More than 9.19 million people in China were living with dementia and 5.69 million with Alzheimer's disease in 2010, according to figures revised by researchers after including Chinese-language reports.

A previous study had estimated a much lower rate of dementia and Alzheimer's in China, which now has the world's largest number of such cases in the world. In comparison, just 3.68 million people had dementia and under 2 million had Alzheimer's in 1990.

The study suggests global estimates of Alzheimer's disease should be revised by some 5 million cases, nearly 20 percent of the total.

"Of the many non-communicable diseases that need attention worldwide, dementia is predicted to have the greatest economic and social effect," Dr. Kit Yee Chan, the study co-author at the University of Edinburgh Medical School, said. "The number of dementia and Alzheimer's cases in China might pose the single largest challenge to health and social care systems in terms of finding appropriate and affordable responses."

In the study, more women developed dementia than men, even after controlling for age as women outlive their spouses and brethren. And those results held across rural and urban patterns for dementia and Alzheimer's. A higher prevalence of dementia and aging-related cognitive decline holds policy implications for the country given that women live much longer, comprising about three-quarters of the population aged 85 and older.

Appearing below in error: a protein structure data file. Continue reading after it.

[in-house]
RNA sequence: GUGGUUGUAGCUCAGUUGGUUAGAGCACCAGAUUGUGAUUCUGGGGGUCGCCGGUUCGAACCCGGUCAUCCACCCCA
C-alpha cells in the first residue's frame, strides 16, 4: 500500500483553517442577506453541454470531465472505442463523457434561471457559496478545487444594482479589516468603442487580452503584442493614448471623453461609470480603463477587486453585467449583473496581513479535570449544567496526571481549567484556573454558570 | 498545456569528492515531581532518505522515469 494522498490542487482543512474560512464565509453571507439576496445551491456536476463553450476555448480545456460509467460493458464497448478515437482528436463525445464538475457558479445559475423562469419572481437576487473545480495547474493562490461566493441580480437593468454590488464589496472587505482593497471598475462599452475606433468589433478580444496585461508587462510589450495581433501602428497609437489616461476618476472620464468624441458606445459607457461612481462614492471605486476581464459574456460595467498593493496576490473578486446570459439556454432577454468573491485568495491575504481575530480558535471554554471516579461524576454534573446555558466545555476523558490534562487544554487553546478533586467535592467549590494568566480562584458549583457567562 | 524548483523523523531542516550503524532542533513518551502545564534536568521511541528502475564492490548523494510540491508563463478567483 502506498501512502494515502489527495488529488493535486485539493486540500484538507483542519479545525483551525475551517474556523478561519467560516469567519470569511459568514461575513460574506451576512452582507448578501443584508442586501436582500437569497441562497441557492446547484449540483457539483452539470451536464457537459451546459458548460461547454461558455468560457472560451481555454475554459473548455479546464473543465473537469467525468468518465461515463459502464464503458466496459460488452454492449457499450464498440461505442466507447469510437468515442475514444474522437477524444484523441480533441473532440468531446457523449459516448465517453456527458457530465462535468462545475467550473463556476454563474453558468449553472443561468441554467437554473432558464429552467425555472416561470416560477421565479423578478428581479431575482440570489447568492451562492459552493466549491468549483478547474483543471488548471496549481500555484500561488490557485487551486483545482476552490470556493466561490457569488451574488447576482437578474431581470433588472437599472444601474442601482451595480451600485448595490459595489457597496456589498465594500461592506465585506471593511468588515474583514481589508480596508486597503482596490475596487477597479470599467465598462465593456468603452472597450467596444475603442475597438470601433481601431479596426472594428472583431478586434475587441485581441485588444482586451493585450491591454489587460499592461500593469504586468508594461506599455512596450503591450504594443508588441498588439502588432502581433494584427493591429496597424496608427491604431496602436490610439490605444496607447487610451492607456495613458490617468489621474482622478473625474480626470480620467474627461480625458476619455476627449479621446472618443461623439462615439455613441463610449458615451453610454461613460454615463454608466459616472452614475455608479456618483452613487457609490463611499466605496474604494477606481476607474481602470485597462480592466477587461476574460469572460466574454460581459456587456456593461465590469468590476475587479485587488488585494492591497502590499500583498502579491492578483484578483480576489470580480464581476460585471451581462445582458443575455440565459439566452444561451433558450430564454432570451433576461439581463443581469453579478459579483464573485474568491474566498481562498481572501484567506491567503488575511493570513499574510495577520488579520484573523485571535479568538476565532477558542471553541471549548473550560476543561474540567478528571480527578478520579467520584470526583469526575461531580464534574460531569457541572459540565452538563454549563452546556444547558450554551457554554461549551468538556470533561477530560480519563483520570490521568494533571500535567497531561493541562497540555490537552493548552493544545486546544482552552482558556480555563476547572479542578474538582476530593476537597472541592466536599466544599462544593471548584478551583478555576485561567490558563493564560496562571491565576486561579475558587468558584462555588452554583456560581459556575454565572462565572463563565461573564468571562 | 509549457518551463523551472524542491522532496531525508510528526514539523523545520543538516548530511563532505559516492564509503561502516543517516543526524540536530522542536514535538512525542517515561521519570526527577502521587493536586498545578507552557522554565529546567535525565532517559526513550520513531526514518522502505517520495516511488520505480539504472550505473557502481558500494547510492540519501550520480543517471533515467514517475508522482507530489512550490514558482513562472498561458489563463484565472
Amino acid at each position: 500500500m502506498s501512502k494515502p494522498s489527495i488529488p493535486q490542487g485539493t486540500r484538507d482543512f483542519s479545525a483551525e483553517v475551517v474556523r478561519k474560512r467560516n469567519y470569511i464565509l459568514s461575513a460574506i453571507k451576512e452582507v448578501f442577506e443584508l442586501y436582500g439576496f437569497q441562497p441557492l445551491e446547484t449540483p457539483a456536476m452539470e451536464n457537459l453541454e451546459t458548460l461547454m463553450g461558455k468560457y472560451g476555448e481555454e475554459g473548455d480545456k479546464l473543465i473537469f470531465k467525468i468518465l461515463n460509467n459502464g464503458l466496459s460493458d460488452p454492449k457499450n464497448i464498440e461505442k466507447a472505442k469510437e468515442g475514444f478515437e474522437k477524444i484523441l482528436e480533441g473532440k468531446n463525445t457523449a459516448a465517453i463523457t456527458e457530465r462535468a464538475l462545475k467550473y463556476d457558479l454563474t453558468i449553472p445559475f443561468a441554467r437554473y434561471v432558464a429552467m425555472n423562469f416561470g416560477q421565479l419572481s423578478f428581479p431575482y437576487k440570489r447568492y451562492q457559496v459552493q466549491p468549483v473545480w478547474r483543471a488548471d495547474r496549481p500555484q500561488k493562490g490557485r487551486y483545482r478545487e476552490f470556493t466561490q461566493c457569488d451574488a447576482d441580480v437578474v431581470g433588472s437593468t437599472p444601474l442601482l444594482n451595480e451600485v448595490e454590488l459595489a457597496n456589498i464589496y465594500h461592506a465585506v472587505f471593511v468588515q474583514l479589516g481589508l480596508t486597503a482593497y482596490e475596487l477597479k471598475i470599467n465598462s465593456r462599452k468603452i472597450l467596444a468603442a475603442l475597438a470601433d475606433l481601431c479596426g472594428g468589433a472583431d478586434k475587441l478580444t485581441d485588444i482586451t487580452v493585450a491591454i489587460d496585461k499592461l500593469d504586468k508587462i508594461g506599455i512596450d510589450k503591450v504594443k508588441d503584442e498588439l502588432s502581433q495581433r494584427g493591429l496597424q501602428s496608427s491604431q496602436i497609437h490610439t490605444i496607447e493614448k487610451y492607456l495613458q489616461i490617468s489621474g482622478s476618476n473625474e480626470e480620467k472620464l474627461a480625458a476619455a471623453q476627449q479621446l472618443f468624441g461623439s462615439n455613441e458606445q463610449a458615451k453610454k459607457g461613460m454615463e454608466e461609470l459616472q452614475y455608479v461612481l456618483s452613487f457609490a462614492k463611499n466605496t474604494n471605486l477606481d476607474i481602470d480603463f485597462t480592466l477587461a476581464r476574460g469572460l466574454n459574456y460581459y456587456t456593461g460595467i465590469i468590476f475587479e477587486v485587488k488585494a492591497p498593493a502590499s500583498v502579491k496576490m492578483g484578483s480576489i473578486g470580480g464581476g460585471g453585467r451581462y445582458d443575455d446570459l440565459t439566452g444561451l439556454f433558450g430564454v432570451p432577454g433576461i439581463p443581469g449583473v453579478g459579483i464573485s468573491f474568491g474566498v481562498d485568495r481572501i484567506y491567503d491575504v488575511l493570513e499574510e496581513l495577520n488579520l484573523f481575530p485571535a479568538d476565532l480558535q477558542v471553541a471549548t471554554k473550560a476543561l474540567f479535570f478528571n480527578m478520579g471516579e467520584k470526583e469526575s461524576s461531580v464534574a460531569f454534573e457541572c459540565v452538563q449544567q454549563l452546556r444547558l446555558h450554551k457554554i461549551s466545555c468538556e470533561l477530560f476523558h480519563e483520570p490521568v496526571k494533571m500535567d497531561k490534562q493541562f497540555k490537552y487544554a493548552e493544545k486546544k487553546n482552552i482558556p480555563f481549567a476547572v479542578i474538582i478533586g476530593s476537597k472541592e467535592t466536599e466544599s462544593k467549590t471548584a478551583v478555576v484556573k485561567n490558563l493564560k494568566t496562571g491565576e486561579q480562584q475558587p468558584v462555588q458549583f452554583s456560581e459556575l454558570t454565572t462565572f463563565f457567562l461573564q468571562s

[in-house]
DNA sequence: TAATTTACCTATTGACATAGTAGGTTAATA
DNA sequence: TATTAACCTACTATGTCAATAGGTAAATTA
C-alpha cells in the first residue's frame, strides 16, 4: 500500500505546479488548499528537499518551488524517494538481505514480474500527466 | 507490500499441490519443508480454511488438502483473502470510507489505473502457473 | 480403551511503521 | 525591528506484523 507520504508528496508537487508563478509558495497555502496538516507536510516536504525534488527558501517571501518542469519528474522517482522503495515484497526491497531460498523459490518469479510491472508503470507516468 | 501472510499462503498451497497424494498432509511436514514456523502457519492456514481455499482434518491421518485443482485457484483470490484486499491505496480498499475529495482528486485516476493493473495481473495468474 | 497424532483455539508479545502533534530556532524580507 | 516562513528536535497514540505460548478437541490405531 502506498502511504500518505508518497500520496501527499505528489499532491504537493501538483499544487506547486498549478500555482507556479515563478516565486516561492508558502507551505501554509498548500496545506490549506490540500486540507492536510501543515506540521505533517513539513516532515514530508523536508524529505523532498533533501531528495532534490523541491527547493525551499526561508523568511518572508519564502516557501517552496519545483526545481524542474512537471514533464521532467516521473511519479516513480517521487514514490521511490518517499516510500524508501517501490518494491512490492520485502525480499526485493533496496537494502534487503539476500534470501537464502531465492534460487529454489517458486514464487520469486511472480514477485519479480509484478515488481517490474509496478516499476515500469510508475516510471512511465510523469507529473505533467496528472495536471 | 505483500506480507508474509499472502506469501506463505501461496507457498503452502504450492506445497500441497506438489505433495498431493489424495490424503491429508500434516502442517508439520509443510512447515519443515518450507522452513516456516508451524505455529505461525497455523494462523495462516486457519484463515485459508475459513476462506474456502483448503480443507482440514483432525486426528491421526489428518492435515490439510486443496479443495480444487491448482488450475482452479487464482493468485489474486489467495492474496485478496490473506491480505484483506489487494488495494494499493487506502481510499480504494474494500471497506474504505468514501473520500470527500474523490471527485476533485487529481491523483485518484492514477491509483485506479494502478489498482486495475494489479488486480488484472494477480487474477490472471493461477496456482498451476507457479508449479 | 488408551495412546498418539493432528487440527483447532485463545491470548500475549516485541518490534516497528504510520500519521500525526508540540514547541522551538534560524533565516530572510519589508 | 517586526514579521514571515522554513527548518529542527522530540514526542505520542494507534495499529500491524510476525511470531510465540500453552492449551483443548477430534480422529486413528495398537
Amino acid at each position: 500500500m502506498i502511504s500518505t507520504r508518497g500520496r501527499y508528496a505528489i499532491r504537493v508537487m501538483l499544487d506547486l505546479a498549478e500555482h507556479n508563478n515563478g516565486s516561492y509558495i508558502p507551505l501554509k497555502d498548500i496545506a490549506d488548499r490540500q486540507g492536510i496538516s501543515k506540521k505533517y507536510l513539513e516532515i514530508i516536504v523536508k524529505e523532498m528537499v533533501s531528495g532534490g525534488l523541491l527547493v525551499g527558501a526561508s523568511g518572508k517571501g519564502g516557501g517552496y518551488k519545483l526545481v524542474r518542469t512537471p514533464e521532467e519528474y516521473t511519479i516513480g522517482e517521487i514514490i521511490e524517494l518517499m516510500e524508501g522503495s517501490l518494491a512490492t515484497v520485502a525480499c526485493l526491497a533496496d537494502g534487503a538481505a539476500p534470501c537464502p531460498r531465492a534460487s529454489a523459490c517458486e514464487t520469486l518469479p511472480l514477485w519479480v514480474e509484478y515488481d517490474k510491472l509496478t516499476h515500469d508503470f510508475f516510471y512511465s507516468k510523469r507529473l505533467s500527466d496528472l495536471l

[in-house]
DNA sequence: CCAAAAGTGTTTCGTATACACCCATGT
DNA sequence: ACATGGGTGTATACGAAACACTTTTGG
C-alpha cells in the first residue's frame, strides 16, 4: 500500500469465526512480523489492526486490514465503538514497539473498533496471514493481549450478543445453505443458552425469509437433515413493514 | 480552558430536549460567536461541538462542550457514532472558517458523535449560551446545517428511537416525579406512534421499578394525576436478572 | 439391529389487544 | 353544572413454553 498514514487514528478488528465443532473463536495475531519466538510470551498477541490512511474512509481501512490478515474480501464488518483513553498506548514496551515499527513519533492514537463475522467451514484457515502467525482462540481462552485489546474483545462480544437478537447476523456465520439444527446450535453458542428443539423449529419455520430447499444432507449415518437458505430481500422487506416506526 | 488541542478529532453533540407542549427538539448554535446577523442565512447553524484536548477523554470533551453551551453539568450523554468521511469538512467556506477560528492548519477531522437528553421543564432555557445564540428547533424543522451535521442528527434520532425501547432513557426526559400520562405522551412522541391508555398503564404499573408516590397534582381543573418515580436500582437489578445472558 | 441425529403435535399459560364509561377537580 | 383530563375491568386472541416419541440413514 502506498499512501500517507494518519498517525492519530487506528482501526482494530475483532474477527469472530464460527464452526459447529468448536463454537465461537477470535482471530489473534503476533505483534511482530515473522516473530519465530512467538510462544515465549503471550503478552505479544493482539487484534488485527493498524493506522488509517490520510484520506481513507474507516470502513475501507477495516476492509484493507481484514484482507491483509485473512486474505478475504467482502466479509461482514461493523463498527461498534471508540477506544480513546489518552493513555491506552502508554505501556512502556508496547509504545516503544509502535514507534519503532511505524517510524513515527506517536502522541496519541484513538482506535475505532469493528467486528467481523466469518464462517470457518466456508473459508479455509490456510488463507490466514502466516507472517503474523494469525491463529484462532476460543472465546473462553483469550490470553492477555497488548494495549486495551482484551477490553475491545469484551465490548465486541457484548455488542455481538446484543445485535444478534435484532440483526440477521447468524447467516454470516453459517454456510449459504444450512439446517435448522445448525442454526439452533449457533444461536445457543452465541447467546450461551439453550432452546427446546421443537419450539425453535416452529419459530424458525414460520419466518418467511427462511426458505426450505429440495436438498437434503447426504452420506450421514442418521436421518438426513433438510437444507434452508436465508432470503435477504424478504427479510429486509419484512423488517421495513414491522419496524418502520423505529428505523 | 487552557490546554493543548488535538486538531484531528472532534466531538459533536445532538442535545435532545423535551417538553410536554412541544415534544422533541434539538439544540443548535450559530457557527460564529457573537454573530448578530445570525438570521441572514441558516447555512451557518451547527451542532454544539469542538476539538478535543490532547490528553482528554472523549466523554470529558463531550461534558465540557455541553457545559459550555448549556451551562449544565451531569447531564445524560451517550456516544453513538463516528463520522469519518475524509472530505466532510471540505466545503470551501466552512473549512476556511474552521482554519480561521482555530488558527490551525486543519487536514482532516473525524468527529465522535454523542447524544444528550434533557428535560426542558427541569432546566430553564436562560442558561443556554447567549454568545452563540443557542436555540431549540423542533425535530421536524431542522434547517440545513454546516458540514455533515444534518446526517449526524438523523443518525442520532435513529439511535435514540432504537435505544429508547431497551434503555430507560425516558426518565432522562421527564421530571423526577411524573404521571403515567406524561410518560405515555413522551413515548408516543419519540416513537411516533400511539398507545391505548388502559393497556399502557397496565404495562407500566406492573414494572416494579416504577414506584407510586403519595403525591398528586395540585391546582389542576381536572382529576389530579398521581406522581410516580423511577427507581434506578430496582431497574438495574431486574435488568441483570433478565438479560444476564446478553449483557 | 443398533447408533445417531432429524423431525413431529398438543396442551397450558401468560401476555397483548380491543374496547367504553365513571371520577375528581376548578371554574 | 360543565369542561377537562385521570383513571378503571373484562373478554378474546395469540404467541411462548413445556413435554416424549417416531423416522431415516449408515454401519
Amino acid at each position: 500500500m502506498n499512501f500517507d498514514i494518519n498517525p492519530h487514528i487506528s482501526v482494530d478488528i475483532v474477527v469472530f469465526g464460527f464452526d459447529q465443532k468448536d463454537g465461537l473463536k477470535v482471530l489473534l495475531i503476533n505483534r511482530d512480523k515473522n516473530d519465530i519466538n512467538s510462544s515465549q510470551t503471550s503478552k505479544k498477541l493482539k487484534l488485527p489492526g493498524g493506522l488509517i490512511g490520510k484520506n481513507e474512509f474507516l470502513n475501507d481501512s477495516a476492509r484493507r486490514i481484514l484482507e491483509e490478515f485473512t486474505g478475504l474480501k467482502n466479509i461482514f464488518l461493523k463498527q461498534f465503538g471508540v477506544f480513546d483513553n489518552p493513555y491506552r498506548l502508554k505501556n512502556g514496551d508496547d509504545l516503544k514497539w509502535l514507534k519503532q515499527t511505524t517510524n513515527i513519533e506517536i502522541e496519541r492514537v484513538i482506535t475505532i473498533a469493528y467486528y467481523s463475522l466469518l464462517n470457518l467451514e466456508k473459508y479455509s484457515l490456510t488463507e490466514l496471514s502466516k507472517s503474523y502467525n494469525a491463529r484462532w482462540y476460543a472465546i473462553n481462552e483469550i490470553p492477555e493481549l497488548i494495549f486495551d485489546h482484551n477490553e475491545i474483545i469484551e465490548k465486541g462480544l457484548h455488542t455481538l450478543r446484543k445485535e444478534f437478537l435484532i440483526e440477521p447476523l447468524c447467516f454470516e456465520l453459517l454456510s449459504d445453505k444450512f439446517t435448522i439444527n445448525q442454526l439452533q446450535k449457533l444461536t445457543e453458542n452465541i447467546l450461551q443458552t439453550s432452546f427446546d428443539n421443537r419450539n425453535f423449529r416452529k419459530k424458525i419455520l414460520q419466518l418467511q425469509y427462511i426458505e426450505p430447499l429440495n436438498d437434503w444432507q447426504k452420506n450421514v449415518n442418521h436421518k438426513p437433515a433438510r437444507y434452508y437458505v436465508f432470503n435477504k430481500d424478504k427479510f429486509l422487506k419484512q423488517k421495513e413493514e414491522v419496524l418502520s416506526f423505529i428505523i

The increasing rate of dementia may also challenge the nation given demographic shifts of massive internal migration. Around the world, younger people are flocking to cities, in China and the U.S, in particular. As young Chinese migrate from villages and towns to urban areas, elderly parents and relatives are left behind — especially women.

As journalists and policymakers focus on diseases with higher mortality, such as heart disease and cancer, dementia is often overlooked, with little training given to clinicians for recognizing and managing the disease throughout China's health care system.

Study co-author Dr. Wei Wang, of Edith Cowan Medical University, Australia and Capital Medical University, Beijing, told reporters China must allocate additional resources to the problem, since the health care system is already stressed. "Adequate resources should be provided at the national, local, family, and individual levels to tackle this rapidly growing problem," he said. "Public awareness campaigns are needed to counteract common misconceptions about dementia — including that it is not very common in the Chinese population, that it is a normal part of aging, or that it is better not to know about it because nothing can be done about it."

Funding for the study was provided by the Bill and Melinda Gates Foundation as well as a combination of joint efforts by institutions in China and Australia.

Source: Wang W, Wu JJ, Liu L. Epidemiology of Alzheimer's disease and other forms of dementia in China, 1990-2010: a systematic review and analysis. The Lancet. 2013.